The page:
WORKING in countries all around the world, the Mines Advisory Group is trying to eradicate landmines in an attempt to change the world.
MAG is a charity that is trying, little by little, to change the world from a quiet corner of Manchester.
The charity is trying to educate the public, because for everyone that has ever stepped on a landmine, there are devastating consequences. War-torn countries are filled with landmines in all their towns, villages and farmlands across the globe.
Experts from the MAG have been working non-stop with communities and governments to eradicate all the devices of this kind everywhere over the last three decades.
The group has been based in Manchester since 1998 and it is an international non-governmental organisation headquartered in the North of England.
MAG is also a co-recipient of the Nobel Peace prize following its incredible work in their international campaign to ban landmines all over war-torn countries.
Their vital work allows people to return to their homes and be safe. The group has 3000 people across the globe that are carrying out dangerous work to clear mines and booby traps.
It is very dangerous and slow, but their work has saved countless lives in some of the most difficult conflict zones in the world, including current war zones like Syria and Iraq.
All the work carried out is directed from the Peter Street office in Manchester city centre.
Since the beginning of MAG in 1989, the group has been working to clean out land contaminated with the remains of conflict that are incredibly dangerous to everyone.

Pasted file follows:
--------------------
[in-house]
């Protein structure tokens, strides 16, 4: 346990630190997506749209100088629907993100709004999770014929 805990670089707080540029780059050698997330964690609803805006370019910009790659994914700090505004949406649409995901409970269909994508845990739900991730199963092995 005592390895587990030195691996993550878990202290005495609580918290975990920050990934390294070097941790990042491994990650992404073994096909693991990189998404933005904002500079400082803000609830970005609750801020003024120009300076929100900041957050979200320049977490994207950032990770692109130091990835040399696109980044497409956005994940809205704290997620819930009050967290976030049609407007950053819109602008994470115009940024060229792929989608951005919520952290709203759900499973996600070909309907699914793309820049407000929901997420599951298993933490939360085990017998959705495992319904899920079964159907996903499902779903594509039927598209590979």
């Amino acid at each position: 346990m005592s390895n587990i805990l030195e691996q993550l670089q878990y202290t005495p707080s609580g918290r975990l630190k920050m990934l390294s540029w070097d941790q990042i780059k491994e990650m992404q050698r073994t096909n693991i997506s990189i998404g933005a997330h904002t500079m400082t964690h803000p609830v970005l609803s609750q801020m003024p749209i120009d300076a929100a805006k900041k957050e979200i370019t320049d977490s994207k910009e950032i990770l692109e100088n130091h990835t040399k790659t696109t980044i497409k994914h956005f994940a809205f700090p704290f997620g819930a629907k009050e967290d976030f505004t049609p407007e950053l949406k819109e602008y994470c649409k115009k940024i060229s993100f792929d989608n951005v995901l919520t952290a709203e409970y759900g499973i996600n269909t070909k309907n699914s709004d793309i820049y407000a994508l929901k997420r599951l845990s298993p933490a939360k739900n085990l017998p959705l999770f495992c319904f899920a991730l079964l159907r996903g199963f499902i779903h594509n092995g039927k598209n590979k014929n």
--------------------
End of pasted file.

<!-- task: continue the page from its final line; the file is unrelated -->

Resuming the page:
Cleaning booby traps is a major part of MAG’s recent work. Field workers managed to clear a huge number of mines in one Iraqui Village, in the space of three months. Since then 530 families have been able to return to the village.
MAG was recently selected by the Government as a UK Aid Match charity, one of just twelve that are a part of it.
The work there is part of ongoing project all over the world that will, hopefully, lead to a mine free world.
By removing and destroying landmines, MAG makes it safe for communities to come back to their homes, grow food crops, access water sources and carry out housing, education, health and other infrastructure projects.
Amazing Plain of Jars in Laos!but unexploded ordinance still being cleared from many sites by Mines Advisory Group pic.twitter.com/Bk5jIgH3qw
— Alison Brown (@AlisonLBrown) November 12, 2017
The group clears roads so that organisations can reach remote areas to deliver humanitarian aid and development projects. They work with communities to understand how they are affected and what their needs are.
MAG clears land so that people can return to their daily lives free from danger and fear.
Since 1989, MAG has freed 18 million people from the fear of landmines and unexploded ordnance (UXO), and in 2016 alone, they helped over one million girls, boys, women and men.
Read more about MAG on their website.